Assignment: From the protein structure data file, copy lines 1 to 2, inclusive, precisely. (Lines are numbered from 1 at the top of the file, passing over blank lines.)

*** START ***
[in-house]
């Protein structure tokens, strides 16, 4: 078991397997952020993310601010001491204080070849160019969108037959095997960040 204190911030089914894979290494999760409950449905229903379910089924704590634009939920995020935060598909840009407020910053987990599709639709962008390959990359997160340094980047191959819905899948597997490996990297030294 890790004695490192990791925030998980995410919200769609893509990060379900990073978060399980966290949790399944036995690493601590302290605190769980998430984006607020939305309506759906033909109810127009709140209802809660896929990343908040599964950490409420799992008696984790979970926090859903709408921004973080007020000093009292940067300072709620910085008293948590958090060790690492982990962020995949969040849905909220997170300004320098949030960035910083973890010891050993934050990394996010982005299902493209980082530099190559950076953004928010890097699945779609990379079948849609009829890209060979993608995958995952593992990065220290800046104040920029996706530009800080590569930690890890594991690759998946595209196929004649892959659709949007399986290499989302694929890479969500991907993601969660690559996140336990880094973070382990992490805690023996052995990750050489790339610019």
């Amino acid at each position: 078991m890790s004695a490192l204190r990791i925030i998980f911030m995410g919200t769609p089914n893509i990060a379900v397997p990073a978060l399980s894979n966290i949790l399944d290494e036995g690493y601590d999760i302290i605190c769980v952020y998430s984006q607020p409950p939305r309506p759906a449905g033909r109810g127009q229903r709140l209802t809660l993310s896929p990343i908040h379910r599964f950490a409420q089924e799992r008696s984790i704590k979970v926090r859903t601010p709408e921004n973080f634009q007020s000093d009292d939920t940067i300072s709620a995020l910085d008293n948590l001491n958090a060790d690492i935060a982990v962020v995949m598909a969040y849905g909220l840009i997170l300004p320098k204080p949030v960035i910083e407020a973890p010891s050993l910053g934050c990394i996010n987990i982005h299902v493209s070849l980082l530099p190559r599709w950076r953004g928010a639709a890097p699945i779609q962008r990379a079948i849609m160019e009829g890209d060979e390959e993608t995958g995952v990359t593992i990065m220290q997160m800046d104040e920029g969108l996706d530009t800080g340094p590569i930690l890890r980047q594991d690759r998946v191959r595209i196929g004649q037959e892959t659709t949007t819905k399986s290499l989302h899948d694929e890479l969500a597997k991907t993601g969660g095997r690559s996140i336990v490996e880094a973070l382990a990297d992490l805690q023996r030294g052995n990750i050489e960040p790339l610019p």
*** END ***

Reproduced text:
[in-house]
């Protein structure tokens, strides 16, 4: 078991397997952020993310601010001491204080070849160019969108037959095997960040 204190911030089914894979290494999760409950449905229903379910089924704590634009939920995020935060598909840009407020910053987990599709639709962008390959990359997160340094980047191959819905899948597997490996990297030294 890790004695490192990791925030998980995410919200769609893509990060379900990073978060399980966290949790399944036995690493601590302290605190769980998430984006607020939305309506759906033909109810127009709140209802809660896929990343908040599964950490409420799992008696984790979970926090859903709408921004973080007020000093009292940067300072709620910085008293948590958090060790690492982990962020995949969040849905909220997170300004320098949030960035910083973890010891050993934050990394996010982005299902493209980082530099190559950076953004928010890097699945779609990379079948849609009829890209060979993608995958995952593992990065220290800046104040920029996706530009800080590569930690890890594991690759998946595209196929004649892959659709949007399986290499989302694929890479969500991907993601969660690559996140336990880094973070382990992490805690023996052995990750050489790339610019």